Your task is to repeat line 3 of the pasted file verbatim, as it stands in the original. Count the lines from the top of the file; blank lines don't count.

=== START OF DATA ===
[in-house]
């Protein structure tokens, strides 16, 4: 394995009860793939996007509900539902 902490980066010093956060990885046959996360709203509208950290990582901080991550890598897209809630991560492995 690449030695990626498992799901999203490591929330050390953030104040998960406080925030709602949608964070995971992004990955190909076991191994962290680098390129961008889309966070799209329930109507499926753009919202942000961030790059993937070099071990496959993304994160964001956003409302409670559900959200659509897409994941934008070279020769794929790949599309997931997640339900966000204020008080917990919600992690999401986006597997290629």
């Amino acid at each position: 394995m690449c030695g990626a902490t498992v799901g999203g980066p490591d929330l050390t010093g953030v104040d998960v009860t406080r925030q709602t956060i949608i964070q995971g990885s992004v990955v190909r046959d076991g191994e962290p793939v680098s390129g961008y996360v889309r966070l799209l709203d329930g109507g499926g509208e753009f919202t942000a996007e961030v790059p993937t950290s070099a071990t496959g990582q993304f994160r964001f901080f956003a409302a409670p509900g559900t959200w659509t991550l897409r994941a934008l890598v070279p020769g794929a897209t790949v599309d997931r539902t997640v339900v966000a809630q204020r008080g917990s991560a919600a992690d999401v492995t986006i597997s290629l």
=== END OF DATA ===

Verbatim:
């Amino acid at each position: 394995m690449c030695g990626a902490t498992v799901g999203g980066p490591d929330l050390t010093g953030v104040d998960v009860t406080r925030q709602t956060i949608i964070q995971g990885s992004v990955v190909r046959d076991g191994e962290p793939v680098s390129g961008y996360v889309r966070l799209l709203d329930g109507g499926g509208e753009f919202t942000a996007e961030v790059p993937t950290s070099a071990t496959g990582q993304f994160r964001f901080f956003a409302a409670p509900g559900t959200w659509t991550l897409r994941a934008l890598v070279p020769g794929a897209t790949v599309d997931r539902t997640v339900v966000a809630q204020r008080g917990s991560a919600a992690d999401v492995t986006i597997s290629l």